If you've played hockey, you've no doubt had to do it yourself. If you've watched hockey, you've probably seen it done. Pre-game shows love to show players getting ready for games doing it.There are many reasons why players choose to tape their sticks, and while most tape their sticks in a similar fashion, many players will personalize their tape job to suit their own needs
Almost all hockey players choose to tape the blade of their hockey stick to some degree, as it has many advantages. It improves control of the puck by providing additional friction (resistance between the stick and puck), it deadens vibrations in the stick upon receiving a hard pass (or taking a shot!), and it provides a protective barrier between the stick and moisture from the ice, prolonging the life of the stick. Taping the stick from the toe (the end furthest from the shaft) to the heel allows the player to put more spin on the puck as he/she shoots or passes, which improves control and accuracy.
Did you know?
The primary reasons for taping the hockey stick blade include increased puck control, prevention of water damage, and dampening of vibrations.
Most players will use a specific style of tape, friction tape, which is a cotton fabric mixed with rubber adhesive. When applied to the blade, this gives the player a mildly sticky surface that helps to maintain puck contact on the blade.
Did you know?
Friction tape, a cotton fabric permeated with a rubber adhesive, is occasionally used by electricians due to the insulating properties of the adhesive compound (though common PVC electrical tape is more frequently used instead).
Other players choose to use hockey tape without these adhesive properties, since shot speed may be compromised if the puck is slower leaving the stick blade. Players generally use either white or black tape. White tape allows the player to see the puck better on their stick, and for this reason most goalies will use white tape on their sticks. Other players use black tape for the opposite reason: they believe it will camouflage the puck on their stick, and therefore prevent the goalie from seeing the release of the shot for an extra split second. In a fast-moving game like hockey, a split-second advantage can make all the difference!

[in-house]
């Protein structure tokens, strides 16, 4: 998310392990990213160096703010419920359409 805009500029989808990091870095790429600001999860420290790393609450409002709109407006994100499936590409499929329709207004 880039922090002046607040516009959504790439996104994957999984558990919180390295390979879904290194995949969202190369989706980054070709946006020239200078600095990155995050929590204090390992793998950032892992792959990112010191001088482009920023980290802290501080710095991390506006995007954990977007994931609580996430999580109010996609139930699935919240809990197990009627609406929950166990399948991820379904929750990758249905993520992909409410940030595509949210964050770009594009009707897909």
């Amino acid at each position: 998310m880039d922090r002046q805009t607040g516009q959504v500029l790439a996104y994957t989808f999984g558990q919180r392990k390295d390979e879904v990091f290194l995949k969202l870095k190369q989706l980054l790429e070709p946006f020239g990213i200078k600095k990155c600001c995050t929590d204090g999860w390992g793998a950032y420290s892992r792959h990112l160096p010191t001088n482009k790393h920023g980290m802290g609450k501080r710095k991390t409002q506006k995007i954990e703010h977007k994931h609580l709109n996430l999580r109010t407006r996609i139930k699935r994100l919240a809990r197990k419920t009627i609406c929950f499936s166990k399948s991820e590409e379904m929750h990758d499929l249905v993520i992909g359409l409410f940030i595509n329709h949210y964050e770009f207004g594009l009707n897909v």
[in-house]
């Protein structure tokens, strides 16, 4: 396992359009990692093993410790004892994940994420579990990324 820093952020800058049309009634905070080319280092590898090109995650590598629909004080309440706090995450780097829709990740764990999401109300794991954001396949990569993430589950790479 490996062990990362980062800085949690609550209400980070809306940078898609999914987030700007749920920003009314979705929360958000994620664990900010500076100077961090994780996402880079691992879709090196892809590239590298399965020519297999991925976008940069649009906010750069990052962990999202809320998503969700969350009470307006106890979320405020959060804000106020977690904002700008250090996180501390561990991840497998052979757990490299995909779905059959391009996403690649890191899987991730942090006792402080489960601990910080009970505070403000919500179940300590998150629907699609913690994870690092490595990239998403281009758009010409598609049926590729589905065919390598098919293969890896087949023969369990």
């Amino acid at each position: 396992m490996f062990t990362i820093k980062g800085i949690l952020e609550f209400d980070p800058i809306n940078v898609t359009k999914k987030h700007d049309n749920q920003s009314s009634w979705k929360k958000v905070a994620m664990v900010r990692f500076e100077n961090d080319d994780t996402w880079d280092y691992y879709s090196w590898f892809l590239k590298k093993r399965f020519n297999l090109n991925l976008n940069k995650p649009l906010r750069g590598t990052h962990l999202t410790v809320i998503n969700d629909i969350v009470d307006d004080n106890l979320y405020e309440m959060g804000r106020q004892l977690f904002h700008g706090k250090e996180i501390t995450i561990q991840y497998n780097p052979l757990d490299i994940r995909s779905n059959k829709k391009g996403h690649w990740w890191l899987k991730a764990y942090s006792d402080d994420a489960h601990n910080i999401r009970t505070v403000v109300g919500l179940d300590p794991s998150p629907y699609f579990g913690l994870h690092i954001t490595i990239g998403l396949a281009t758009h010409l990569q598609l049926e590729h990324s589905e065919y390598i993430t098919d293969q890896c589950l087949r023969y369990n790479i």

Did you know?
The NHL rulebook does not specify what color tape must be used in taping the stick - so far, no fashion-conscious NHL players have color-coordinated their stick to their uniform.
In addition to taping the blade of their stick, most players will also apply tape around the shaft of the stick. This is most common at the butt-end of the stick, where players will wrap several layers of tape over the same area to produce a raised knob at the end of the stick. This helps players hang onto their sticks when making poke-checks, extremely important for defencemen and especially goalies, and also makes it easier for the player to pick up a dropped stick without having to remove their gloves because it raises the shaft of the stick a little off the ice as it lays on the surface.
Moreover, some players choose to tape areas further down the shaft of their stick. For example, centremen may have a small area of the shaft taped where they would grip the stick during a faceoff (down closer to the blade), to avoid slipping during these battles for the puck while other players may choose to re-enforce the area where the shaft meets the blade to prevent stick breakage from other players hacking or slashing at their sticks.
So there you have it. The next time you're watching a hockey game, pay attention to the tape on the sticks. You may notice tape in places you hadn't seen the tape before, and will sound like a hockey genius as you tell your friends why they've taped their stick the way they have. It will add another layer of enjoyment to an already fantastic game!
A little extra...unique taping styles
Not every player tapes his stick the same way. Some of the games greats have adopted unique styles they believed to give them an edge on the ice - whether they did or not is anyone's guess, but you certainly can't argue with the success of these three players:
- Bobby Orr: commonly used only one strip of tape, right across the middle of the blade in the sweet spot of the stick
- Wayne Gretzky: used friction tape, but sprinkled baby powder on the blade afterwards to reduce the adhesiveness of the tape
- Luc Robitaille: used black tape in the 1st and 3rd periods, but switched to white tape during the 2nd period of his games